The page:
Yeah, no, it's interesting to talk about, because it hasn't happened to a lot of people. There's definitely days of doubt, days of question. The hernia was at least good [in] that it was a quick-healing injury, so it didn't really stick with me that long. I was back to throwing in, like, four weeks. There's days when the elbow hurts and you're frustrated, but over time, everything goes away and you feel great. You've just got to trust it.

When you came back and pitched well at Triple-A, did that feel like a relief, or was that something you felt was going to happen?

A little bit of both. I didn't really set an exact numbers goal for this year, but I had high expectations. I think a lot of people are shocked that I'm not walking the house here, or that I'm getting people out ...

Yeah, it's been so sudden.

Yeah. I don't want to sound ignorant or cocky, but I fully expected it. I had my exit interview at Pirate City with all the Pirates' brass, and I said, "I'm never going to use [the] two years off as an excuse. It's never going to be a reason for why I'm not pitching well. It's not a cop-out." And they said, "Good, because we're not going to say that, either."

I don't know. You don't forget how to make good pitches. You don't forget what gets guys out, what works -- keeping the ball down, mixing it up, in and out. I think for me, too, my command came back a little easier than a lot of guys. I've always heard the feel, after Tommy John, is tough to get -- it's the last thing that comes. For me, the first day I played catch, the ball felt fine in my hand, and I knew where it was going. I don't know if that was luck or the work I put into it. But I've definitely been happy with that.

Do you have another start scheduled at this point?

Wednesday afternoon.

Do you know anything about whether that's going to be your last Triple-A start?

I don't know, to be honest. They're pretty tight-lipped about it. I'm treating every start like it could be my last one. I think once you're in Triple-A, you realize you're a step away from the big leagues. I see guys go up and down all the time -- [Wilfredo] Boscan was just up. He's here today. So there's a very real feeling that, any day, you could go up, and you have to be ready to contribute. So I've been treating my last couple starts like, hey, I'm not working on anything. I want to pitch with conviction, I want to attack guys, I want to treat it like I'm pitching in a big-league game.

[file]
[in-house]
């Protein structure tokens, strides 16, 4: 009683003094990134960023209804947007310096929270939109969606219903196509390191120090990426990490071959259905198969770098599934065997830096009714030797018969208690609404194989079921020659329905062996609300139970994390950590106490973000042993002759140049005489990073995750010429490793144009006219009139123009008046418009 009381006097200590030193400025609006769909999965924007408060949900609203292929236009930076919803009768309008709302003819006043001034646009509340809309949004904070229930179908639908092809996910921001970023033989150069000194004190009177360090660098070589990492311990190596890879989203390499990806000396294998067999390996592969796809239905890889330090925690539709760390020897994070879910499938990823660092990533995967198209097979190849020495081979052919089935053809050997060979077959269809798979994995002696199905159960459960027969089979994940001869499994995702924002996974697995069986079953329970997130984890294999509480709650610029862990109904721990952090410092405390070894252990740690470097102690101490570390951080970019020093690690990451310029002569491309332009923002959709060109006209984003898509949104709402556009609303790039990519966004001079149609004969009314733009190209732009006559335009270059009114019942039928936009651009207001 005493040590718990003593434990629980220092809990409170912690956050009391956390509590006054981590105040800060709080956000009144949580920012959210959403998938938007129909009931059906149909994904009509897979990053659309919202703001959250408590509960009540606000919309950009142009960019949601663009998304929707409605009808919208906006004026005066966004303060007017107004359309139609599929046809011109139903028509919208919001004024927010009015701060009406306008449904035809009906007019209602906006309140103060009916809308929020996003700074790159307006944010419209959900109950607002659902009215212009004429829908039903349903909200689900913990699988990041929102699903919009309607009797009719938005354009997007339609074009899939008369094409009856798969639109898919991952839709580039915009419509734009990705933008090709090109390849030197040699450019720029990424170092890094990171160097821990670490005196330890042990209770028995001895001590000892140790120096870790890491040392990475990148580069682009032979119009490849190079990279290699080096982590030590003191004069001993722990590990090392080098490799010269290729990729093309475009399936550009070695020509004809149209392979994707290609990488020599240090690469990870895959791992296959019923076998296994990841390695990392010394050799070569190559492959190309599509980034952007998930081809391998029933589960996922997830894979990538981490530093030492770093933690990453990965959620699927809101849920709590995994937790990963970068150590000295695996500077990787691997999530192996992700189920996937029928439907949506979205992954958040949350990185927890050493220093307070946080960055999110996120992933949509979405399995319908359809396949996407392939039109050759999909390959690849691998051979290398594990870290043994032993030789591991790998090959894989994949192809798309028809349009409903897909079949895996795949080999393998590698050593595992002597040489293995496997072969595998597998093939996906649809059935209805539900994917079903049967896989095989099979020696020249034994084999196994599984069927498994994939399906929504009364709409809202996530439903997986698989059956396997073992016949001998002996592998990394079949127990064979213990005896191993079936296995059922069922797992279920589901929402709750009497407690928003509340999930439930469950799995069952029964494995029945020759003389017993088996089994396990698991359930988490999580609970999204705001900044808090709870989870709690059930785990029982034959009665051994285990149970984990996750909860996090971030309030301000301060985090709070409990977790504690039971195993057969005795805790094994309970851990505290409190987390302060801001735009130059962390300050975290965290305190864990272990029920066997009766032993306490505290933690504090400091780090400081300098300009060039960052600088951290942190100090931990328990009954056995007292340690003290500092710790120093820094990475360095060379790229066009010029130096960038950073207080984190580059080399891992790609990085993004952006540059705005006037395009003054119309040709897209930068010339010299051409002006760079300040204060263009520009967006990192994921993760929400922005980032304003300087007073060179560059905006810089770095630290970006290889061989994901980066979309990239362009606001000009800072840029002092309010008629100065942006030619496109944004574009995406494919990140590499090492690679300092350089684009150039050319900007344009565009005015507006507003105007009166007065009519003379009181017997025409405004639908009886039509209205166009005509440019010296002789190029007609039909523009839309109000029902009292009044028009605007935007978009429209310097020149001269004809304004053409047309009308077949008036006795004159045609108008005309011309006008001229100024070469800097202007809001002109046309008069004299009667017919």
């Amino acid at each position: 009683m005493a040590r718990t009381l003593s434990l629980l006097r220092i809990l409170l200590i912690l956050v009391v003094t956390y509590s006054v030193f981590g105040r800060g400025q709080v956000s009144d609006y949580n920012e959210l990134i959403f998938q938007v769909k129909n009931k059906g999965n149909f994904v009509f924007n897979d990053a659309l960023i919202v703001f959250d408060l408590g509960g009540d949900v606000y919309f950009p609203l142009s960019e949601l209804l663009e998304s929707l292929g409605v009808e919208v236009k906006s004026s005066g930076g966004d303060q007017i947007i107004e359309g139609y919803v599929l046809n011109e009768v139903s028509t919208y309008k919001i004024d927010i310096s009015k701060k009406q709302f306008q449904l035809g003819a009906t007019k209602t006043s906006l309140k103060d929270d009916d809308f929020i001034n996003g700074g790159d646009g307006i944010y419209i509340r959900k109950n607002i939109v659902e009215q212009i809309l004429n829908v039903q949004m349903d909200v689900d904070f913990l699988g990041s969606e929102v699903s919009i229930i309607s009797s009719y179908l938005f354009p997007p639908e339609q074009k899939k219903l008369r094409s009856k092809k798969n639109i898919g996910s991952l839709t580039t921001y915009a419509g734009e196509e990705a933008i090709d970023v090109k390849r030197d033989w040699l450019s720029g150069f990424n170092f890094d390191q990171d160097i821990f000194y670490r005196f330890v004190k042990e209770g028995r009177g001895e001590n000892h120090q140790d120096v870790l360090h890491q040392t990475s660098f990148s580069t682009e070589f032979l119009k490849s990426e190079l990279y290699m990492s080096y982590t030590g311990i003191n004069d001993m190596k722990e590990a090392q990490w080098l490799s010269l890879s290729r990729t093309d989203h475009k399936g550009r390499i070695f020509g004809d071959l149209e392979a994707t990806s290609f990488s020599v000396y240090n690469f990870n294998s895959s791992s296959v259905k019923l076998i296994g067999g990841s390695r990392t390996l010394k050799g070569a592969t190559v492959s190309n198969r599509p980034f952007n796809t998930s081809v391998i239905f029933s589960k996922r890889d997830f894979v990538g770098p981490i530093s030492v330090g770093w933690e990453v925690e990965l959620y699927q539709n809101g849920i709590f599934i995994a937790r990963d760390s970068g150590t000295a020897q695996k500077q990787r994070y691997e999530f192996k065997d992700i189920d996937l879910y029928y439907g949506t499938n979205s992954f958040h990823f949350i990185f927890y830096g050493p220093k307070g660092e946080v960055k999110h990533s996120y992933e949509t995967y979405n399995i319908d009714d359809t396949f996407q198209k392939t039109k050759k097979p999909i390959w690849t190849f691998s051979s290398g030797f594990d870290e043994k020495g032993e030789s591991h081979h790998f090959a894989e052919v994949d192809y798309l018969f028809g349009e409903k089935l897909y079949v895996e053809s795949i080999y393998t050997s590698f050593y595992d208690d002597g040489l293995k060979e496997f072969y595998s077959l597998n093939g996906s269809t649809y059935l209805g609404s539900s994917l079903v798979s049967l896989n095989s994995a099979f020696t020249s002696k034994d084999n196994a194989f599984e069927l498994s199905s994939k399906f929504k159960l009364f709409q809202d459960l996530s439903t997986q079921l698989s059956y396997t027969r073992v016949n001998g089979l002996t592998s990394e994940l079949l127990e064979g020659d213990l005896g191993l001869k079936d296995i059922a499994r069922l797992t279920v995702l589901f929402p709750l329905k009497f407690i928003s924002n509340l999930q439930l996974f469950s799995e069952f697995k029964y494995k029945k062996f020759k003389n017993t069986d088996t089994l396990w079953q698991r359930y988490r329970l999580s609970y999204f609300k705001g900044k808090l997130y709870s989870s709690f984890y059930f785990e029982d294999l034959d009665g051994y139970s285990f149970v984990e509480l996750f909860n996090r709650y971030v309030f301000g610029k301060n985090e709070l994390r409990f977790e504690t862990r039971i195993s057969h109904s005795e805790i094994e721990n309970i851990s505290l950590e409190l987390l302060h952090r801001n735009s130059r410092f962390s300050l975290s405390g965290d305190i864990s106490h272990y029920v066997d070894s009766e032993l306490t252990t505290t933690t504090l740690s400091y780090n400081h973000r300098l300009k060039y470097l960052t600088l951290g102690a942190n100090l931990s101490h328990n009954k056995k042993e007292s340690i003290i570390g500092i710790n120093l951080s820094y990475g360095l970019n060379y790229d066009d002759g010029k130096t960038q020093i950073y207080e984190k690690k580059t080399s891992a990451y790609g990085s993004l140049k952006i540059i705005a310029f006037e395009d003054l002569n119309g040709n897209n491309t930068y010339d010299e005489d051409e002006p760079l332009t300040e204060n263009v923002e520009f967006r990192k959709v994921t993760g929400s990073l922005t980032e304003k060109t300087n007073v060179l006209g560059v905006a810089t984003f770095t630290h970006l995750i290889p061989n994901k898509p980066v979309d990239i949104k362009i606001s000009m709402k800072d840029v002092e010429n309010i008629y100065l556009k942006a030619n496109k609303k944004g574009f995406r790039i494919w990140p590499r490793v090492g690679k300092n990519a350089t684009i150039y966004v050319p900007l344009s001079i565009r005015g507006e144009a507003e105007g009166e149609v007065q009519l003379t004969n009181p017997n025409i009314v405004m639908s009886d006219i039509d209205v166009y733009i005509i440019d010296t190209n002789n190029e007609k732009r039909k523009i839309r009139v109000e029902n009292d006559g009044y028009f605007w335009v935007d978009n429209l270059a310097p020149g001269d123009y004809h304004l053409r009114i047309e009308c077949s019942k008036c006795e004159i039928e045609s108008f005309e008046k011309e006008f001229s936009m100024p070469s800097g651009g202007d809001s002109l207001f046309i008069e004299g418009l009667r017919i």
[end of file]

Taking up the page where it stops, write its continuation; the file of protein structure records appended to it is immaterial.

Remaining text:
Are you getting much guidance at this point, the way you might in the low minors, about how many of each pitch to throw, and that kind of thing?

Not so much. Now, the game plan is, go get guys out. In the low minors, it's 80 percent fastballs or, "Hey, we want you to throw 20 changeups." Now, you should have the foundation, and go out and compete and get guys out.

So are you worried about getting better at anything in particular at this point? I'm sure there's always things, but ...

Yeah. Probably my best trait, which can also be my worst trait, is being a perfectionist. So I'm always looking to improve my mechanics, always looking to improve my diet, always looking to improve my pitch execution [and] fastball command. Like I was saying, I want to get guys out at the next level, so here, I'll get a pop out on a pitch that might run back over the middle or might be a little too elevated, that I'll feel like might not work at the next level. It's impossible to be perfect every pitch, but I'm going to sure as heck do my best to be.

Do you put much weight in box score results?

I just had a talk with our pitching coordinator the other day about it. It's a mix. The goal is to get guys out, and if you're getting guys out, you're doing something right. So the box score does matter, in a sense. And at the big-league level, it's all about getting guys out, not necessarily about how you do it, but get them out. But at the same time, you always want to get better. You want to execute pitches. You want to do your best.

How do you feel about the Super Two process?

Um ... to be honest, I don't know the exact definition of it.

But you know that it might be keeping you here at this point.

Yeah, it could. But I don't know. If that is what's keeping me here, I understand it. And at the same time, there were some very real things I had to work on this year. From the Pirates' point of view, they hadn't seen me pitch under the lights in two years. I understand they probably wanted to see me do it over a continued stretch. I believed in myself. But I understand it. It's not like I expected to break camp with the team out of Spring Training. That's unrealistic. As far as the Super Two rule goes, I'd hate for that to be a reason to keep someone down if they're 100 percent ready, but I felt like I actually had something to work on, so that kind of cancels it out for me.